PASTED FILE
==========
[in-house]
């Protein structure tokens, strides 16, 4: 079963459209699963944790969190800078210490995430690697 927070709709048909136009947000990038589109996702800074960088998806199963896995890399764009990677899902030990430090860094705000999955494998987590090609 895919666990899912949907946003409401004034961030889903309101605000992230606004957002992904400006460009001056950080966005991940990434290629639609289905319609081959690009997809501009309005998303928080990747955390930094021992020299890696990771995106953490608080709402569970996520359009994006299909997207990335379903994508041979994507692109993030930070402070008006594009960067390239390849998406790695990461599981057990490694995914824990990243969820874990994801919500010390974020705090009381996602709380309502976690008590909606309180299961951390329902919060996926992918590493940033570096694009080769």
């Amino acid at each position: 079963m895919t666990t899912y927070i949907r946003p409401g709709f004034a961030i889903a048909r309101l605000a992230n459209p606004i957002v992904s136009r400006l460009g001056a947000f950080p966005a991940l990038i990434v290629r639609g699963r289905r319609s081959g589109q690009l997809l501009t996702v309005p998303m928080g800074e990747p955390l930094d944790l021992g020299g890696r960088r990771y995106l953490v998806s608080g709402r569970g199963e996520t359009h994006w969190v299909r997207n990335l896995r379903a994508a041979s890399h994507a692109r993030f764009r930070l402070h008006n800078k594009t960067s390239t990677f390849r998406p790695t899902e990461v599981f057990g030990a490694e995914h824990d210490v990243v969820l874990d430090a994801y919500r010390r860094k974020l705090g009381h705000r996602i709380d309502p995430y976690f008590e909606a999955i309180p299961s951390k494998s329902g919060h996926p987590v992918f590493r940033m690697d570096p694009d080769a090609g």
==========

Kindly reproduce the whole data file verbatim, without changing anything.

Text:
[in-house]
């Protein structure tokens, strides 16, 4: 079963459209699963944790969190800078210490995430690697 927070709709048909136009947000990038589109996702800074960088998806199963896995890399764009990677899902030990430090860094705000999955494998987590090609 895919666990899912949907946003409401004034961030889903309101605000992230606004957002992904400006460009001056950080966005991940990434290629639609289905319609081959690009997809501009309005998303928080990747955390930094021992020299890696990771995106953490608080709402569970996520359009994006299909997207990335379903994508041979994507692109993030930070402070008006594009960067390239390849998406790695990461599981057990490694995914824990990243969820874990994801919500010390974020705090009381996602709380309502976690008590909606309180299961951390329902919060996926992918590493940033570096694009080769």
């Amino acid at each position: 079963m895919t666990t899912y927070i949907r946003p409401g709709f004034a961030i889903a048909r309101l605000a992230n459209p606004i957002v992904s136009r400006l460009g001056a947000f950080p966005a991940l990038i990434v290629r639609g699963r289905r319609s081959g589109q690009l997809l501009t996702v309005p998303m928080g800074e990747p955390l930094d944790l021992g020299g890696r960088r990771y995106l953490v998806s608080g709402r569970g199963e996520t359009h994006w969190v299909r997207n990335l896995r379903a994508a041979s890399h994507a692109r993030f764009r930070l402070h008006n800078k594009t960067s390239t990677f390849r998406p790695t899902e990461v599981f057990g030990a490694e995914h824990d210490v990243v969820l874990d430090a994801y919500r010390r860094k974020l705090g009381h705000r996602i709380d309502p995430y976690f008590e909606a999955i309180p299961s951390k494998s329902g919060h996926p987590v992918f590493r940033m690697d570096p694009d080769a090609g």